Keets are almost six weeks

Discussion in 'Guinea Fowl' started by bpeterson80, Oct 29, 2012.

  1. bpeterson80

    bpeterson80 Out Of The Brooder

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    Oct 29, 2012
    I got some keets about 5 weeks ago when they were must one week old. The will turn 6 weeks this Saturday. I have built them a chicken coop and was wondering if 6 weeks is enough to move them out of the large (48x48x48) cardboard box and into the coop. I live in TN so it does not get terribly cold and I have a heat lamp I am planning on mounting on the inside of the hen house. Would they be okay?
     
  2. JLeigh

    JLeigh Chillin' With My Peeps

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    If you can keep their coop at about 70 - 75 degrees - even a little warmer closer to the lamp, that should be okay. I don't think they're fully feathered yet, but I might be wrong.

    Also, there is a lot of cold weather coming our way (I live in N GA) because of the hurricane. Better safe than sorry.
     
  3. PeepsCA

    PeepsCA Chillin' With My Peeps

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    If the coop is free from drafts/well sheltered then they should be fine with a brooder lamp on out there to use if they need it. Depending on how big the coop is you may want to wire off a section for them to go into at night (with the lamp at one end) so that they don't scatter too far and get chilled for a couple weeks or so until they get used to all the new space they have. If you raised them on high protein feed they should be fully feathered and able to regulate their own body temps by 6 wks old, but if they were raised on lower protein starter feed then it takes them longer.
     
    Last edited: Oct 29, 2012
  4. bpeterson80

    bpeterson80 Out Of The Brooder

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    They have been on about 26% protein feed since I got them. They are all almost full feathered. They should be fully feathered soon.

    A second question I had was when can we let them free range. We have always had the intention of free ranging our guineas. What is a good age that they will be able to do this.

    Thanks,
     
  5. TenOC

    TenOC Out Of The Brooder

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    I live in middle-TN. My keets have been free-ranging (with chickens the same age and a foster mother) since they were about 4 weeks old. They now are about 8 weeks old. They come into the coop at night and roost (on a ladder roost) with the chickens and their foster mother.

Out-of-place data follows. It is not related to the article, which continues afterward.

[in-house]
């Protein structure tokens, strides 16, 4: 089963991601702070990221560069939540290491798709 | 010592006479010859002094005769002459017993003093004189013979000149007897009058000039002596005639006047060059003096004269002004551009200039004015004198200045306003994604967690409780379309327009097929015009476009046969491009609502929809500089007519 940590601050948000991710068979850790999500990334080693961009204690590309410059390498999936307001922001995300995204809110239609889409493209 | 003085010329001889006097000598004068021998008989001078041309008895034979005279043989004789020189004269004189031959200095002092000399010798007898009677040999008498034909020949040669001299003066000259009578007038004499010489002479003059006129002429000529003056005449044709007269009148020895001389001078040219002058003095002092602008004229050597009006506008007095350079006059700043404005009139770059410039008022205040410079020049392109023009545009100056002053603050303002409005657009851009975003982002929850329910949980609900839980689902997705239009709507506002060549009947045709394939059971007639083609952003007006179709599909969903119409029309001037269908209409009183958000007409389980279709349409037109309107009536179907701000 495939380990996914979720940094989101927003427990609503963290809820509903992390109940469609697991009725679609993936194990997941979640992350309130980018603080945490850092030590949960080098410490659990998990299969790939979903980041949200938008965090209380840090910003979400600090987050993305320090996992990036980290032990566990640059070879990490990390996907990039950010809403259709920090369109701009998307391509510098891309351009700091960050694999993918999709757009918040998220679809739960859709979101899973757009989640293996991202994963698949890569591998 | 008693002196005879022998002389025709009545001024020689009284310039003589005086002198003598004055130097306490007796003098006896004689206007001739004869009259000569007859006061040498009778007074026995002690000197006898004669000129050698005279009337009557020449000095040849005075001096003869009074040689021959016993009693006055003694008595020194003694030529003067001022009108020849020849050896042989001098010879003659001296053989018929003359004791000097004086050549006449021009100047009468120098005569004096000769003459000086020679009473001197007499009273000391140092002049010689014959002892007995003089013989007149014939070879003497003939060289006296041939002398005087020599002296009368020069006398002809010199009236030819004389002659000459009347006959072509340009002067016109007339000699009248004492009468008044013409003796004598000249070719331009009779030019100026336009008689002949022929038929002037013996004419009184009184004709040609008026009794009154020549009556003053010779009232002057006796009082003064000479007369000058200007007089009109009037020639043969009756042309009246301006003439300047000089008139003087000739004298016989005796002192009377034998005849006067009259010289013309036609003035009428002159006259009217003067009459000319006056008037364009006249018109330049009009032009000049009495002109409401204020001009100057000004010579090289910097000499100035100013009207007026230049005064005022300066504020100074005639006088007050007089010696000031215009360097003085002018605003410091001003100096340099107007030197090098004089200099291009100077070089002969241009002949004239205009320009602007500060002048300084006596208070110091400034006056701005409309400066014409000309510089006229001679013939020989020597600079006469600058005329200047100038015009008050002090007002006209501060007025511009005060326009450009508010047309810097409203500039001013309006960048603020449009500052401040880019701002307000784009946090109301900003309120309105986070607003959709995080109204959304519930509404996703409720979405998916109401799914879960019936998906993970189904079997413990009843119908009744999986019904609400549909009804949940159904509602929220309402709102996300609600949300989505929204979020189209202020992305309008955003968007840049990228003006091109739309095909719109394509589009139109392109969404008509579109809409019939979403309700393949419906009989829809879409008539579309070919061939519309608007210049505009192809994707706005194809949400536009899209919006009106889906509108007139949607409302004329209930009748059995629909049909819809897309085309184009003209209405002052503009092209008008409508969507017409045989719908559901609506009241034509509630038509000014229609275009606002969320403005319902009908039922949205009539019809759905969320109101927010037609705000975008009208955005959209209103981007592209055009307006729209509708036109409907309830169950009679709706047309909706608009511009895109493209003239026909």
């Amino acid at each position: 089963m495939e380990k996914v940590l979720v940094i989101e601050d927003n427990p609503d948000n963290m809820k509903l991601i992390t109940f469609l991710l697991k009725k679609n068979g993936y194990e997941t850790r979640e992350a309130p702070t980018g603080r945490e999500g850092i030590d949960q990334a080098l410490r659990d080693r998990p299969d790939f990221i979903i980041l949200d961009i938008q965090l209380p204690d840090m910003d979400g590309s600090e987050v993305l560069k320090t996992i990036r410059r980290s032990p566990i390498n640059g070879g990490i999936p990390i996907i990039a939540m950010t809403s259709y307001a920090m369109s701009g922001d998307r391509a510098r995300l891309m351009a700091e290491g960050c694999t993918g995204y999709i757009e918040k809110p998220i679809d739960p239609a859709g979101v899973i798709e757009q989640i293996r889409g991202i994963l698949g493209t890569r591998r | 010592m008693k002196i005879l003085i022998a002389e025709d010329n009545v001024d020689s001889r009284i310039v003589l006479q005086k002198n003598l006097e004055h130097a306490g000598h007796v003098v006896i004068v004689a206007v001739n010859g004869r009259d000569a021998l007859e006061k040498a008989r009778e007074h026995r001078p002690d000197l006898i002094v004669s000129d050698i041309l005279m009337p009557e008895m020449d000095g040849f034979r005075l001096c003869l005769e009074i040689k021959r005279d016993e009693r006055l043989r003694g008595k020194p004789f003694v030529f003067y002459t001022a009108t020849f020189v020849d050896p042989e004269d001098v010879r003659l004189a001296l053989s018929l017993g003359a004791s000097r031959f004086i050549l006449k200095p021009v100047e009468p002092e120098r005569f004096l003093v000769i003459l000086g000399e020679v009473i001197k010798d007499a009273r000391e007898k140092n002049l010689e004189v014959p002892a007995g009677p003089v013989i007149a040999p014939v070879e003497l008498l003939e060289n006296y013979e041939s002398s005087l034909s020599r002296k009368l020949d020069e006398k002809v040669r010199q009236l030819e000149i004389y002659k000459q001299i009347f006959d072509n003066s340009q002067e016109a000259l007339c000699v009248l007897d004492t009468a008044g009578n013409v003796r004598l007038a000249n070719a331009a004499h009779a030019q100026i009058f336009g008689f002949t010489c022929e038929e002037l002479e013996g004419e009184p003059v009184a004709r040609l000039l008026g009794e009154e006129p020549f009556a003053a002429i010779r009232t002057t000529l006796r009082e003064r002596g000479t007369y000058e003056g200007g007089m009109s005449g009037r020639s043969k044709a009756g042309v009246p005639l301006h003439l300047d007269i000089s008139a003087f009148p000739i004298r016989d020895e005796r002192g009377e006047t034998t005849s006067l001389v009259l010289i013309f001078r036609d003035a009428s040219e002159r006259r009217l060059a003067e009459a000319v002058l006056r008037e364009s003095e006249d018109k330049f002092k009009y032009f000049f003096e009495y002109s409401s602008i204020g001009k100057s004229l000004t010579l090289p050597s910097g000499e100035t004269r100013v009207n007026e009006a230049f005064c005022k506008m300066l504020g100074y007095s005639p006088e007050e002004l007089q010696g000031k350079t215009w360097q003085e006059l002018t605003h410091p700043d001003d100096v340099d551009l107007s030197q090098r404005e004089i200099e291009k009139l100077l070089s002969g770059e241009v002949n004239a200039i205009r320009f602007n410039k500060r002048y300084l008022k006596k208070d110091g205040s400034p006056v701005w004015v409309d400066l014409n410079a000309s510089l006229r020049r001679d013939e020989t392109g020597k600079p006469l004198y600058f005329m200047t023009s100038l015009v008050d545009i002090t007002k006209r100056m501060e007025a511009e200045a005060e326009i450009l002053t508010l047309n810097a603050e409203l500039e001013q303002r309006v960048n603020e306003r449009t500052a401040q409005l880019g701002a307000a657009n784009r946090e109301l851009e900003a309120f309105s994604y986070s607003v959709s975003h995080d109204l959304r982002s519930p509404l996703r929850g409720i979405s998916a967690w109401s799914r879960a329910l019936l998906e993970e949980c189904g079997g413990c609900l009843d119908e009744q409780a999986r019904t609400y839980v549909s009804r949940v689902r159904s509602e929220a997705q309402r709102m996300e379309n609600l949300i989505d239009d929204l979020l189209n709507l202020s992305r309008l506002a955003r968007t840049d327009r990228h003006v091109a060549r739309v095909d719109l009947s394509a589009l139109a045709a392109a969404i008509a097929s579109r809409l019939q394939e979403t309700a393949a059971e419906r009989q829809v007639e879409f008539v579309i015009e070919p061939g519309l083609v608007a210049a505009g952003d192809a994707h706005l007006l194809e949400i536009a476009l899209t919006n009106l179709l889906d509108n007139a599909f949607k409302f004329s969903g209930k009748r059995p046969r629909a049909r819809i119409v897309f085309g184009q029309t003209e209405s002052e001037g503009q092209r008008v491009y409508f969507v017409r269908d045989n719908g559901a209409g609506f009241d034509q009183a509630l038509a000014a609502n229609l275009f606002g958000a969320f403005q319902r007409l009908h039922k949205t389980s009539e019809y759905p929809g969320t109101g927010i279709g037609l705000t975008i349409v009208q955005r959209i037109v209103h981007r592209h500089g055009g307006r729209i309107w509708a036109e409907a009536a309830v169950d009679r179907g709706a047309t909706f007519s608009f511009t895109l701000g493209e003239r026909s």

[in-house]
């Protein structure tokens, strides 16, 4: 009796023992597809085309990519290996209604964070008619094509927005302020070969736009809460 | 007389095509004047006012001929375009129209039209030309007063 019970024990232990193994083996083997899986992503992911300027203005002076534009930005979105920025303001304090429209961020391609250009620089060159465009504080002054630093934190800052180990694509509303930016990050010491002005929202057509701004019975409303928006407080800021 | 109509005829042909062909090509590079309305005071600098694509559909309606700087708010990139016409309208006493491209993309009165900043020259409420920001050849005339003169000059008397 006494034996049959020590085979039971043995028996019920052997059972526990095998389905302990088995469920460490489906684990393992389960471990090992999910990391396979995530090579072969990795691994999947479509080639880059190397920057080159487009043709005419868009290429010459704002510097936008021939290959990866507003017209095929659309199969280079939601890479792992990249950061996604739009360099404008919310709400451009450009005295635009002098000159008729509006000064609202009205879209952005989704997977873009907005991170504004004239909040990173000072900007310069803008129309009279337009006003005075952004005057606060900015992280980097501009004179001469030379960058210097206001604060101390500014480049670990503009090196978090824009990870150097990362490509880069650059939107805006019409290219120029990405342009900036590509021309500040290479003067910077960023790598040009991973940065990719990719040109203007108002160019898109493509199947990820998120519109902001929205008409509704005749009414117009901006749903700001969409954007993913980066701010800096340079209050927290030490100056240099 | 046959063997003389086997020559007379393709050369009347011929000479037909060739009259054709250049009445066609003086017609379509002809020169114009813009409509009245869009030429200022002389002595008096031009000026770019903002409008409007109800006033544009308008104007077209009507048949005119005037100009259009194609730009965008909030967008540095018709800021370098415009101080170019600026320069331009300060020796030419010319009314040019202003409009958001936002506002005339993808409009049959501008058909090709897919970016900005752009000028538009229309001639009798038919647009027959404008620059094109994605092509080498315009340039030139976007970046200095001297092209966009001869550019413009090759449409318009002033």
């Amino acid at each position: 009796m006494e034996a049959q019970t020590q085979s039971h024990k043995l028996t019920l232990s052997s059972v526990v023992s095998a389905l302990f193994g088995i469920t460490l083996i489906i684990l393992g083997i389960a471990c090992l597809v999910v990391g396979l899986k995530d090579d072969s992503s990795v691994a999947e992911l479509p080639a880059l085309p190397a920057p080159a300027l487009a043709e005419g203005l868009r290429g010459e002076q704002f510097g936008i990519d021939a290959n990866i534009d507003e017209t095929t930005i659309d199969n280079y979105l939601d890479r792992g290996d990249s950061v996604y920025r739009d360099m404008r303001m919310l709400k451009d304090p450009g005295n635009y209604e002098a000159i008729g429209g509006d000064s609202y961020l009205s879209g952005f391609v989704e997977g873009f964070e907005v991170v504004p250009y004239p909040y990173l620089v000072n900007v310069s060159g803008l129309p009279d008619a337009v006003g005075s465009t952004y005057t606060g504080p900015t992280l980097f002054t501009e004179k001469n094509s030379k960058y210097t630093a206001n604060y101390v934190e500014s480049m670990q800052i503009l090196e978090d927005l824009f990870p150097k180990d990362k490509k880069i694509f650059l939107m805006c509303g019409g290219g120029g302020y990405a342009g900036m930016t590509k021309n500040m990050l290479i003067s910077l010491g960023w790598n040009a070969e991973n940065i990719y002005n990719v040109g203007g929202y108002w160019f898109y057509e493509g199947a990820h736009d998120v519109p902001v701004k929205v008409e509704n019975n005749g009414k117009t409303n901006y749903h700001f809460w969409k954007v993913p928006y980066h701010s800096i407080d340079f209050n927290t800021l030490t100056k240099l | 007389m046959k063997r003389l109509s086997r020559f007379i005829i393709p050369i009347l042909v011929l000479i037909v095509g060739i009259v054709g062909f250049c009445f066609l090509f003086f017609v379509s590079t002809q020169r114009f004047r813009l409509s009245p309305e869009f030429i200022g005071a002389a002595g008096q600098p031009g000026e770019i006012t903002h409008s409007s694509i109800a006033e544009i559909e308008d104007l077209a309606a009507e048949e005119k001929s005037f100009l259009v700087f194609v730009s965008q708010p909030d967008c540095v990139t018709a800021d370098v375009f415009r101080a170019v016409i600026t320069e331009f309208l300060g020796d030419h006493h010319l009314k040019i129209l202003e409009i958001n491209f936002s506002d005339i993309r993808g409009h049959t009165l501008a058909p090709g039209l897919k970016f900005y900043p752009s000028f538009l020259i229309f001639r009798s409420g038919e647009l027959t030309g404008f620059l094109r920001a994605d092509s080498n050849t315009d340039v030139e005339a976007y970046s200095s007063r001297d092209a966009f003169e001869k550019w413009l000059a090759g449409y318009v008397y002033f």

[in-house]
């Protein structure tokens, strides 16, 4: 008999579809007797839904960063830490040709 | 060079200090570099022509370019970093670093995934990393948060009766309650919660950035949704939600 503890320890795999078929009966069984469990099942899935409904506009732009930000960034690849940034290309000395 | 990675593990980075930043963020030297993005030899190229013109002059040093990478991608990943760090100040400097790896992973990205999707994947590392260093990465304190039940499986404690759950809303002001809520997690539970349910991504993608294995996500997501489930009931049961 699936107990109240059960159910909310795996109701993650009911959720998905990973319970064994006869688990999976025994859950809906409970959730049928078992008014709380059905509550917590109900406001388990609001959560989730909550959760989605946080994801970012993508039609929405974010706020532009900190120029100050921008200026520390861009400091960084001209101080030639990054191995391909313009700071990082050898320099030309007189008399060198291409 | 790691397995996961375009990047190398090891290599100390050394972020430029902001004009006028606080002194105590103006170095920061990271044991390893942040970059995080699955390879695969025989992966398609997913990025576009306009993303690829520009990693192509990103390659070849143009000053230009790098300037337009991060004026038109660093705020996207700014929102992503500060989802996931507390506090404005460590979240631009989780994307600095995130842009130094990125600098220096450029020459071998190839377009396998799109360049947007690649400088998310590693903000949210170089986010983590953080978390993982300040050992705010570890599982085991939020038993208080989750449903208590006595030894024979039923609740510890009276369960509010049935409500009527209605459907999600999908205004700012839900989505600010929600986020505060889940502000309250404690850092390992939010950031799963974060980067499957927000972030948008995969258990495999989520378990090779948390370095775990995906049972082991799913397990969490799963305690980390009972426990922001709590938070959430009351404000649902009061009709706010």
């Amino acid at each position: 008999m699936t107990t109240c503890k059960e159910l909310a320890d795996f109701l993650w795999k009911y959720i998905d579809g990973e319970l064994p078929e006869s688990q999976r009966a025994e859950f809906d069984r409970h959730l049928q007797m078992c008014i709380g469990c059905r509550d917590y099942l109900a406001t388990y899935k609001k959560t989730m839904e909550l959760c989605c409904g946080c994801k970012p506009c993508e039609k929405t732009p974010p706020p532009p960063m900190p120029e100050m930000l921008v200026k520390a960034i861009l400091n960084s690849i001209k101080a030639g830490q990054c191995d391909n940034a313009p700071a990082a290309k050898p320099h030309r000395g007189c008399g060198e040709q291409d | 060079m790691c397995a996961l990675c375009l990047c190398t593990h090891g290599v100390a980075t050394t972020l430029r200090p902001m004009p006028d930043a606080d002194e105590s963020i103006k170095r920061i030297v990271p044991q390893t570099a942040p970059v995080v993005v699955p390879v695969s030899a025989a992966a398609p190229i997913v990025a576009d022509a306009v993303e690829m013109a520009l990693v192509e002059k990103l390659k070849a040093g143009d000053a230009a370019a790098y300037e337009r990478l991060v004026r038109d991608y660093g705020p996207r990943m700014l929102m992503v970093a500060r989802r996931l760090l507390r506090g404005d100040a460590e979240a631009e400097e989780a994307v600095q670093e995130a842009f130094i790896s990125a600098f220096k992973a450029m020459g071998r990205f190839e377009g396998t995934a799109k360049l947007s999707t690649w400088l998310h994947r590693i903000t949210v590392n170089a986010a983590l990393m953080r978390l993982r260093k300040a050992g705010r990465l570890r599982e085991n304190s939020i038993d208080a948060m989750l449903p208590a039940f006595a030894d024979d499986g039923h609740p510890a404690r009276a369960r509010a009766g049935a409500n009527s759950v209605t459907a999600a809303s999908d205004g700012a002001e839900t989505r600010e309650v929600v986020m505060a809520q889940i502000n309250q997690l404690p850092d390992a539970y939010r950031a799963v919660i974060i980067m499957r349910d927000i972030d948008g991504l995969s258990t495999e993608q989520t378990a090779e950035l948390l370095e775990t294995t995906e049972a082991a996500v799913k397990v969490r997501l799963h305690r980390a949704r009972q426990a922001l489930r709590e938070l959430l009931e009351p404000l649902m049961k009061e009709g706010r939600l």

I started with 11 keets, but I have lost (about one at a time) until I am down to only 5 now. I think that they get lost in the neighbor's grown-up lot next door. It appears that I lose then when the weather is bad and they go to this lot to eat and stay out of the wind or rain (?).
     
  6. PeepsCA

    PeepsCA Chillin' With My Peeps

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    Brooder-raised keets are typically much easier predator snacks than those that have been raised by a Momma Guinea Hen or Broody. Their survival instincts and awareness of danger are all much slower to kick in than for keets that have been taught by a Momma Hen. With there being only 5 of them in your flock there's not very many eyes and ears there to watch each other's backs... and your 5 can become 1 really quick. Guineas do not like change and usually take a while to get used to new situations. Once they walk out of their coop everything looks completely different to them and confuses them, they are spooked and leery of everything. Even by how the coop looks to them from the outside, so without some conditioning/training they may not go back in on their own and just bed down in the grass, or not get up high enough to roost where it's safe. They can't see in the dark so they will just stay where they are once the sun goes down... making them exceptionally easy prey for a hungry predator.

    I don't let my keets out to free range until they are at least 12 wks old, sometimes even at 16 wks old after they've been in a coop/covered run set up for at least 6 wks... after I have worked with them enough and trust that they will come to the coop for food/treats when I call them and I can calmly herd them around their pen without too much of a scattered bird fiasco. I make a consistent routine of giving them treats in the coop each evening at approximately the same time and always using the same call over and over every time I give them food or treats (so that they associate that call with food/treats in the coop).